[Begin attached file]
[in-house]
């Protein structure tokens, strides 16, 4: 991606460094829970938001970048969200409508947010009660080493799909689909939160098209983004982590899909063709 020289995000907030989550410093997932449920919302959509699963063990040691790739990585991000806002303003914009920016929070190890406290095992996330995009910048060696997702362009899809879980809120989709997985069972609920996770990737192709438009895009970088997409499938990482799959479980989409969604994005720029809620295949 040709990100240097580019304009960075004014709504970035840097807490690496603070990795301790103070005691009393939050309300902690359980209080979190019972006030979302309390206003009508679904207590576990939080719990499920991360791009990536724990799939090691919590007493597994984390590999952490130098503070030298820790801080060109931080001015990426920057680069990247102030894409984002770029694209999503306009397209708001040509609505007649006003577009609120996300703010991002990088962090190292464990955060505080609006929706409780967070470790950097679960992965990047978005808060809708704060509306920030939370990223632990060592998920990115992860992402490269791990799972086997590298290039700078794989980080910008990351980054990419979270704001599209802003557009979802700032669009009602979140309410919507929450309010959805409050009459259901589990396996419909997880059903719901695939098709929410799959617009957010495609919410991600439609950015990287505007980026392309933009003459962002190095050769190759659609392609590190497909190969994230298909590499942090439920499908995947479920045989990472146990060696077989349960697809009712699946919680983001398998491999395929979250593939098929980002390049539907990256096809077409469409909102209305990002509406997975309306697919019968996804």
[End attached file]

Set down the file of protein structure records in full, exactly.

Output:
[in-house]
């Protein structure tokens, strides 16, 4: 991606460094829970938001970048969200409508947010009660080493799909689909939160098209983004982590899909063709 020289995000907030989550410093997932449920919302959509699963063990040691790739990585991000806002303003914009920016929070190890406290095992996330995009910048060696997702362009899809879980809120989709997985069972609920996770990737192709438009895009970088997409499938990482799959479980989409969604994005720029809620295949 040709990100240097580019304009960075004014709504970035840097807490690496603070990795301790103070005691009393939050309300902690359980209080979190019972006030979302309390206003009508679904207590576990939080719990499920991360791009990536724990799939090691919590007493597994984390590999952490130098503070030298820790801080060109931080001015990426920057680069990247102030894409984002770029694209999503306009397209708001040509609505007649006003577009609120996300703010991002990088962090190292464990955060505080609006929706409780967070470790950097679960992965990047978005808060809708704060509306920030939370990223632990060592998920990115992860992402490269791990799972086997590298290039700078794989980080910008990351980054990419979270704001599209802003557009979802700032669009009602979140309410919507929450309010959805409050009459259901589990396996419909997880059903719901695939098709929410799959617009957010495609919410991600439609950015990287505007980026392309933009003459962002190095050769190759659609392609590190497909190969994230298909590499942090439920499908995947479920045989990472146990060696077989349960697809009712699946919680983001398998491999395929979250593939098929980002390049539907990256096809077409469409909102209305990002509406997975309306697919019968996804």